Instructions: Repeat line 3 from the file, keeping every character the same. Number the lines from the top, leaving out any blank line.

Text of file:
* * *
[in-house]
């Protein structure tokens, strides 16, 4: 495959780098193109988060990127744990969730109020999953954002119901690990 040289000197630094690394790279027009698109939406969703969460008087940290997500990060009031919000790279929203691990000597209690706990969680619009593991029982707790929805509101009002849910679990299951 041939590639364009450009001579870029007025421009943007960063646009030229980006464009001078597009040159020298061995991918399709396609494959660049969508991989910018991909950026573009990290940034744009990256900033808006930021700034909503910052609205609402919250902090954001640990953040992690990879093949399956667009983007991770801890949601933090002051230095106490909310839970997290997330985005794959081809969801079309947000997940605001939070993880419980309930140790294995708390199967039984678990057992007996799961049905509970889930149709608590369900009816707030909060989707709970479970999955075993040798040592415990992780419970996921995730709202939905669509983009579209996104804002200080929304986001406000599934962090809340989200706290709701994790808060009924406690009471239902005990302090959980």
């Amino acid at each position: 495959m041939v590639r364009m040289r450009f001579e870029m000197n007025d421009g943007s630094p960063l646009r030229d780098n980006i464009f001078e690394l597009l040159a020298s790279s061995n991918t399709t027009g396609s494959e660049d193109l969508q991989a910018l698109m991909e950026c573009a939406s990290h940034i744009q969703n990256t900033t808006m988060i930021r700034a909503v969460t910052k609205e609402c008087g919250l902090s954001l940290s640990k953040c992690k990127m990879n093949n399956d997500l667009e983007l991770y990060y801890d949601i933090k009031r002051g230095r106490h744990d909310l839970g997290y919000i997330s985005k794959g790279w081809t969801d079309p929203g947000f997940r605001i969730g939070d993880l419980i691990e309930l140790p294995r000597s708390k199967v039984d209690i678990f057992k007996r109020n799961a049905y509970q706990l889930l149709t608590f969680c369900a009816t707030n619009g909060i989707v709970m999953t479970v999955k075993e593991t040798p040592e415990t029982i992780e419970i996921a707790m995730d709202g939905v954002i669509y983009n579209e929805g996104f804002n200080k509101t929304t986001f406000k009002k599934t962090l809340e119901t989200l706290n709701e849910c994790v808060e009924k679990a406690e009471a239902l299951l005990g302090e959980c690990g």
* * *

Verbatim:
């Amino acid at each position: 495959m041939v590639r364009m040289r450009f001579e870029m000197n007025d421009g943007s630094p960063l646009r030229d780098n980006i464009f001078e690394l597009l040159a020298s790279s061995n991918t399709t027009g396609s494959e660049d193109l969508q991989a910018l698109m991909e950026c573009a939406s990290h940034i744009q969703n990256t900033t808006m988060i930021r700034a909503v969460t910052k609205e609402c008087g919250l902090s954001l940290s640990k953040c992690k990127m990879n093949n399956d997500l667009e983007l991770y990060y801890d949601i933090k009031r002051g230095r106490h744990d909310l839970g997290y919000i997330s985005k794959g790279w081809t969801d079309p929203g947000f997940r605001i969730g939070d993880l419980i691990e309930l140790p294995r000597s708390k199967v039984d209690i678990f057992k007996r109020n799961a049905y509970q706990l889930l149709t608590f969680c369900a009816t707030n619009g909060i989707v709970m999953t479970v999955k075993e593991t040798p040592e415990t029982i992780e419970i996921a707790m995730d709202g939905v954002i669509y983009n579209e929805g996104f804002n200080k509101t929304t986001f406000k009002k599934t962090l809340e119901t989200l706290n709701e849910c994790v808060e009924k679990a406690e009471a239902l299951l005990g302090e959980c690990g």